Ironman Texas was over, as in finished, a week ago. Sadly, it has taken me that whole week to finally sit down and write up a race report. So, here goes.
Nicholle & I took off Thursday morning to head to The Woodlands. Prior to departing, I had wanted to get in one, final Indo Row workout at the Y, so I did, following up with about fifteen minutes of spin class. Nicholle & I would likely have stayed a bit longer in spin, but the usual instructor was out, and the substitute was not in sync with what I had in mind for a proper taper.
Rather than take the Saturn up the road, we loaded up the Insight and set off, periodically stopping to ensure the straps on the aged Saris Bones were tight enough; they were. We hit The Woodlands by noon, right on schedule, and were able to check in our hotel a lot early. From there, it was off to the Athlete's Village for packet pickup. Apart from some longish lines, things went very smoothly, and new acquaintances (race friends) were made. Shortly thereafter, the obligatory pre-race purchases were made from the Ironman store to psychologically prep me for a finish: You can't wear the stuff if you don't cross the line.
Thursday wrapped up with a scheduled massage at Massage Envy and dinner back at the hotel (pizza & ice cream). Friday would be a frantic day, and Saturday would be…well, race day.
Come Friday morning, it was up fairly early to head to Northshore Park for a practice swim. Jason, Rodney, and I rode on over and met up with Bruce, Holly, Leah, and several hundred other athletes.
As for the lake, I typically respond to inquiries about the swimming venues with "I've swum in worse," but, for Lake Woodlands, this was the worst. Shallow, muddy, mucky, and just plain nasty, this lake had one thing going for it: The temperature. Friday morning's temperature was in the upper 70s (77, if memory serves), which I found ideal, considering that I planned to swim in just a tri kit, sans wet suit. After just under 30 minutes, my swim was done, and I felt fairly comfortable for race morning, so it was back to the hotel to see if all parties involved had come together to get the elusive MS Society kit to me. While they did, the kit wound up not working out; sizing made it entirely too tight, which was both uncomfortable and revealing, where certain parts of the anatomy were concerned. Sadly, in spite of the leaps and bounds exhibited by friends and family, and with World MS Day coming up on the 25th, I decided to race in the tried & true Bicycle Heaven kit, largely to Nicholle's insistence. If my wife was behind me for that choice in kits, who was I to refuse?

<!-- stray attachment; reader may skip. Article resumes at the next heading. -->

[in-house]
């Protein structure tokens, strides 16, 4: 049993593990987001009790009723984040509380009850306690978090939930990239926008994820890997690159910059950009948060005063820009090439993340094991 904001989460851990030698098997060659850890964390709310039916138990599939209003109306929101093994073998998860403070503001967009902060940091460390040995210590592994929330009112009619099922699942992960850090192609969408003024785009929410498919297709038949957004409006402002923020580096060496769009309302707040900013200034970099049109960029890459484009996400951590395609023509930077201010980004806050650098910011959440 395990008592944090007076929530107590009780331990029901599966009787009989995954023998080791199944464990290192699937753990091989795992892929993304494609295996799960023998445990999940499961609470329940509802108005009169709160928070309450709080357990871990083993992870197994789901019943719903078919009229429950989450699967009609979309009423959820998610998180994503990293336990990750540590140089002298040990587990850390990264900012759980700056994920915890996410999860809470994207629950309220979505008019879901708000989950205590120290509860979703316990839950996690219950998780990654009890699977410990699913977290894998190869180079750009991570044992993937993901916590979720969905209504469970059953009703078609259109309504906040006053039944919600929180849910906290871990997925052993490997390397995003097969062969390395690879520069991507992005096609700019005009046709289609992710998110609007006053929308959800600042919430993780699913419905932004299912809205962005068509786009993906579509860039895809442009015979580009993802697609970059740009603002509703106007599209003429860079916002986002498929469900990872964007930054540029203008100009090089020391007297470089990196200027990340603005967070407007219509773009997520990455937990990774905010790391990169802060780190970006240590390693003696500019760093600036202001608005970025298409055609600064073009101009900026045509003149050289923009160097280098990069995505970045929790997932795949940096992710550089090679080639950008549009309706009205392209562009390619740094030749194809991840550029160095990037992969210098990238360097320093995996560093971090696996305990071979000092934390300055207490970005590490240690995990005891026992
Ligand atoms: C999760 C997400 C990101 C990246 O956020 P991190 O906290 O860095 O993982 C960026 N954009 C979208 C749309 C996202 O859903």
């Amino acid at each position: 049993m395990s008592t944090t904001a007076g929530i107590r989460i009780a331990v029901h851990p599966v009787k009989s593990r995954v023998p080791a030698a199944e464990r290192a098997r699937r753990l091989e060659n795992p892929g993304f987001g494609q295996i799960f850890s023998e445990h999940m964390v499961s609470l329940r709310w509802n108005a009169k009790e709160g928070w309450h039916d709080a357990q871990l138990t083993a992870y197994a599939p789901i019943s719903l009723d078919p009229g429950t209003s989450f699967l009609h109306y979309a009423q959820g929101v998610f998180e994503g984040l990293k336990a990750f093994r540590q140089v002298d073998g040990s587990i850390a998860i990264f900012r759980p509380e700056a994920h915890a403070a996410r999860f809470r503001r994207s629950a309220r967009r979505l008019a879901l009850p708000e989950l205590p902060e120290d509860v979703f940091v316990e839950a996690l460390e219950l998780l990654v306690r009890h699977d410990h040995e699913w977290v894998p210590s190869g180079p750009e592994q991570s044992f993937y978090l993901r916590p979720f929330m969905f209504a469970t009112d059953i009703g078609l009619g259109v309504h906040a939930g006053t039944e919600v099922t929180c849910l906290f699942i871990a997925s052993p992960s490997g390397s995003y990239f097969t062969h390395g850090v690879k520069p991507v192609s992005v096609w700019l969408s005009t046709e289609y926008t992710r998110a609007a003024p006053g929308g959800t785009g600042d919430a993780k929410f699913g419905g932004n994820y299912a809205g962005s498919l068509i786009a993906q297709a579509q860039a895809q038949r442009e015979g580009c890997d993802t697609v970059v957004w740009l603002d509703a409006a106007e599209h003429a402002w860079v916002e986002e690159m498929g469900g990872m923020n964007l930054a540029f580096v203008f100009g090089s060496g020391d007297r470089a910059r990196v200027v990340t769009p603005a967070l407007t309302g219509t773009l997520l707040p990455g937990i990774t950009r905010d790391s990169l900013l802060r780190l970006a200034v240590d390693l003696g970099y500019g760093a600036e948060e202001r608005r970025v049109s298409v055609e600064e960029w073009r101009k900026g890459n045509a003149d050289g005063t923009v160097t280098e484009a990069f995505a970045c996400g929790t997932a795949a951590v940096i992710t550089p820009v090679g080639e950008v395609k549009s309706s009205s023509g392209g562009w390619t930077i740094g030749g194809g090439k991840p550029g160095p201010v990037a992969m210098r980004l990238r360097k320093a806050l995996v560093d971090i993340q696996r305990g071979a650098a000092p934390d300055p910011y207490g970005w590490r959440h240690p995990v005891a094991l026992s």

Early in the afternoon, Nicholle & I made our way to transition to drop off the Slice and the sundry bags needed for race day. Afterwards, Dad & Mom met us back at the hotel to chat and go over race day plans. Everything was coming together very nicely, including the earlier-than-expected arrival of Dan the Running Man Powers from Dallas. Yup, the catalyst for getting me into this whole triathlon & Ironman thing (which, ever-so-nicely, led to the meeting of the woman who would become my wife) was making a trip down for the race. Knowing so many would be at the finish line, with so many more monitoring via Twitter & Facebook, I was all but guaranteed to have a great race.